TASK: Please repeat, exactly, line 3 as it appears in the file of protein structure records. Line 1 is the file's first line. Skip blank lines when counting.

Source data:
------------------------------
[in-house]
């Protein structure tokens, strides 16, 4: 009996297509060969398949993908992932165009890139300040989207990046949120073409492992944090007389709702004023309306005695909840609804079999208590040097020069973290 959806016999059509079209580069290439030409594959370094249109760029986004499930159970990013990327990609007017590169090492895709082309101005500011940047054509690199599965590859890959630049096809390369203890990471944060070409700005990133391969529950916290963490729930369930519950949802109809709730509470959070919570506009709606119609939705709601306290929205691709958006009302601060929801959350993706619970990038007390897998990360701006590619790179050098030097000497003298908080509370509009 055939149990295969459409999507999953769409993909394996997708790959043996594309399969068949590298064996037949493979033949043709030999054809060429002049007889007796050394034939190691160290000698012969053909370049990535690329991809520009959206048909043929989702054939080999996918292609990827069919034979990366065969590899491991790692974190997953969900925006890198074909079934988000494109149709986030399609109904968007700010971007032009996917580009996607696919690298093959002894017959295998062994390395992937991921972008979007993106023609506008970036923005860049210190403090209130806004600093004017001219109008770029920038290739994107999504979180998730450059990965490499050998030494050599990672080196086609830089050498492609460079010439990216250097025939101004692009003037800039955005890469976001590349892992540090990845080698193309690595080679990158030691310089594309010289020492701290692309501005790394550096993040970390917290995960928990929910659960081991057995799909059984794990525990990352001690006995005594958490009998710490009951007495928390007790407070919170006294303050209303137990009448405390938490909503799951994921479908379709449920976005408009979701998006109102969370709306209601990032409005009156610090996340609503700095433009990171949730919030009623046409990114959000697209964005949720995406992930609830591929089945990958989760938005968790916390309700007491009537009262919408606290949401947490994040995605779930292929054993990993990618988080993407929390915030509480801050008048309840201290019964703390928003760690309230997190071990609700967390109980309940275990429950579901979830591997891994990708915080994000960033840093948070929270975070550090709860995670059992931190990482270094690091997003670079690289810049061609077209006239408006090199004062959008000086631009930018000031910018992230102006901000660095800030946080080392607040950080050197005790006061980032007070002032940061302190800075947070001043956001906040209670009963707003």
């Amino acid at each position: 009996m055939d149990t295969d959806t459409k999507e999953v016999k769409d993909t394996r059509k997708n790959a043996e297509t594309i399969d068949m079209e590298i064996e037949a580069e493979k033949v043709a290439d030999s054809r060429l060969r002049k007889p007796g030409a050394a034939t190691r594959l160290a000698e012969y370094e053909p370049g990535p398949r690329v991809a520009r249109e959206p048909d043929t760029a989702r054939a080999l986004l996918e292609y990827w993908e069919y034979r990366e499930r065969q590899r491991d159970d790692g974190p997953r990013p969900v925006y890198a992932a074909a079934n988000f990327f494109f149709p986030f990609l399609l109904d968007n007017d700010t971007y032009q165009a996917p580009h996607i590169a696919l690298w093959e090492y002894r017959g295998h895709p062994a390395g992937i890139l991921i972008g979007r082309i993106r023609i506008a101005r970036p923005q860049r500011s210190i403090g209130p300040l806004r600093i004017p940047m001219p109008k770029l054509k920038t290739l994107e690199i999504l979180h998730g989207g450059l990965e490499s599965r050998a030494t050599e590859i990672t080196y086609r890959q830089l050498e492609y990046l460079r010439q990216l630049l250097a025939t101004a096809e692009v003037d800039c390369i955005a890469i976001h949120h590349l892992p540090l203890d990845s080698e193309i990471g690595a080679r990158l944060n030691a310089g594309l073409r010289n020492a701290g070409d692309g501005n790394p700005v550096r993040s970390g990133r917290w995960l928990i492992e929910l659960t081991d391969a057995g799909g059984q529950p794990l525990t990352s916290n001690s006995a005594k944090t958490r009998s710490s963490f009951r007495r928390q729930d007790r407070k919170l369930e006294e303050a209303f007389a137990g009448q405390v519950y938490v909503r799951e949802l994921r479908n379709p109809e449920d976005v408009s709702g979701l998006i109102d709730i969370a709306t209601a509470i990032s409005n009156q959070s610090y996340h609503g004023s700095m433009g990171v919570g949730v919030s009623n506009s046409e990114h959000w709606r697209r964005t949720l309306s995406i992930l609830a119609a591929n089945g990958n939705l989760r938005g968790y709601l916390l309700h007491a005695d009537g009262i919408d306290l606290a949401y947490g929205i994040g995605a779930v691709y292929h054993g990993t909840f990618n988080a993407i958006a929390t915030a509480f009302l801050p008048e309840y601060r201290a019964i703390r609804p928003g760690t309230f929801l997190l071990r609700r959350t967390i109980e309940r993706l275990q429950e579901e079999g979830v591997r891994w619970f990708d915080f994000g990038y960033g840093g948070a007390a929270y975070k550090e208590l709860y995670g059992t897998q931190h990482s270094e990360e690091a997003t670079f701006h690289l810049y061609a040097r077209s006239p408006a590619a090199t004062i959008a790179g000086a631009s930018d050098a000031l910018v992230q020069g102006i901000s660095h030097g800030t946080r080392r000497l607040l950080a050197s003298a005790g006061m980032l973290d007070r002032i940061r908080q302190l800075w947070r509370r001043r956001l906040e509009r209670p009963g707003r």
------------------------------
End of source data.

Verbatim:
């Amino acid at each position: 009996m055939d149990t295969d959806t459409k999507e999953v016999k769409d993909t394996r059509k997708n790959a043996e297509t594309i399969d068949m079209e590298i064996e037949a580069e493979k033949v043709a290439d030999s054809r060429l060969r002049k007889p007796g030409a050394a034939t190691r594959l160290a000698e012969y370094e053909p370049g990535p398949r690329v991809a520009r249109e959206p048909d043929t760029a989702r054939a080999l986004l996918e292609y990827w993908e069919y034979r990366e499930r065969q590899r491991d159970d790692g974190p997953r990013p969900v925006y890198a992932a074909a079934n988000f990327f494109f149709p986030f990609l399609l109904d968007n007017d700010t971007y032009q165009a996917p580009h996607i590169a696919l690298w093959e090492y002894r017959g295998h895709p062994a390395g992937i890139l991921i972008g979007r082309i993106r023609i506008a101005r970036p923005q860049r500011s210190i403090g209130p300040l806004r600093i004017p940047m001219p109008k770029l054509k920038t290739l994107e690199i999504l979180h998730g989207g450059l990965e490499s599965r050998a030494t050599e590859i990672t080196y086609r890959q830089l050498e492609y990046l460079r010439q990216l630049l250097a025939t101004a096809e692009v003037d800039c390369i955005a890469i976001h949120h590349l892992p540090l203890d990845s080698e193309i990471g690595a080679r990158l944060n030691a310089g594309l073409r010289n020492a701290g070409d692309g501005n790394p700005v550096r993040s970390g990133r917290w995960l928990i492992e929910l659960t081991d391969a057995g799909g059984q529950p794990l525990t990352s916290n001690s006995a005594k944090t958490r009998s710490s963490f009951r007495r928390q729930d007790r407070k919170l369930e006294e303050a209303f007389a137990g009448q405390v519950y938490v909503r799951e949802l994921r479908n379709p109809e449920d976005v408009s709702g979701l998006i109102d709730i969370a709306t209601a509470i990032s409005n009156q959070s610090y996340h609503g004023s700095m433009g990171v919570g949730v919030s009623n506009s046409e990114h959000w709606r697209r964005t949720l309306s995406i992930l609830a119609a591929n089945g990958n939705l989760r938005g968790y709601l916390l309700h007491a005695d009537g009262i919408d306290l606290a949401y947490g929205i994040g995605a779930v691709y292929h054993g990993t909840f990618n988080a993407i958006a929390t915030a509480f009302l801050p008048e309840y601060r201290a019964i703390r609804p928003g760690t309230f929801l997190l071990r609700r959350t967390i109980e309940r993706l275990q429950e579901e079999g979830v591997r891994w619970f990708d915080f994000g990038y960033g840093g948070a007390a929270y975070k550090e208590l709860y995670g059992t897998q931190h990482s270094e990360e690091a997003t670079f701006h690289l810049y061609a040097r077209s006239p408006a590619a090199t004062i959008a790179g000086a631009s930018d050098a000031l910018v992230q020069g102006i901000s660095h030097g800030t946080r080392r000497l607040l950080a050197s003298a005790g006061m980032l973290d007070r002032i940061r908080q302190l800075w947070r509370r001043r956001l906040e509009r209670p009963g707003r």